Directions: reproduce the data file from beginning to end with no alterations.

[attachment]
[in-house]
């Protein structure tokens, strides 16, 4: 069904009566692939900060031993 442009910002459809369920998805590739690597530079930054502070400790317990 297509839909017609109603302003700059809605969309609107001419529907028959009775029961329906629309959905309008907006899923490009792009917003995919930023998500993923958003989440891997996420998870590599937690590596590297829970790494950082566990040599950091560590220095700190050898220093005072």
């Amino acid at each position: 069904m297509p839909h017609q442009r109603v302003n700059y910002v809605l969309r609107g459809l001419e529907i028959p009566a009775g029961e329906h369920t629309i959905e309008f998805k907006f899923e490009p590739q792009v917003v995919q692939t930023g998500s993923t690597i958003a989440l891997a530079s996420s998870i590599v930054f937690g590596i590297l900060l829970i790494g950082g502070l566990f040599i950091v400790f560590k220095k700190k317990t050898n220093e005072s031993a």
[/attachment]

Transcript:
[in-house]
């Protein structure tokens, strides 16, 4: 069904009566692939900060031993 442009910002459809369920998805590739690597530079930054502070400790317990 297509839909017609109603302003700059809605969309609107001419529907028959009775029961329906629309959905309008907006899923490009792009917003995919930023998500993923958003989440891997996420998870590599937690590596590297829970790494950082566990040599950091560590220095700190050898220093005072």
């Amino acid at each position: 069904m297509p839909h017609q442009r109603v302003n700059y910002v809605l969309r609107g459809l001419e529907i028959p009566a009775g029961e329906h369920t629309i959905e309008f998805k907006f899923e490009p590739q792009v917003v995919q692939t930023g998500s993923t690597i958003a989440l891997a530079s996420s998870i590599v930054f937690g590596i590297l900060l829970i790494g950082g502070l566990f040599i950091v400790f560590k220095k700190k317990t050898n220093e005072s031993a």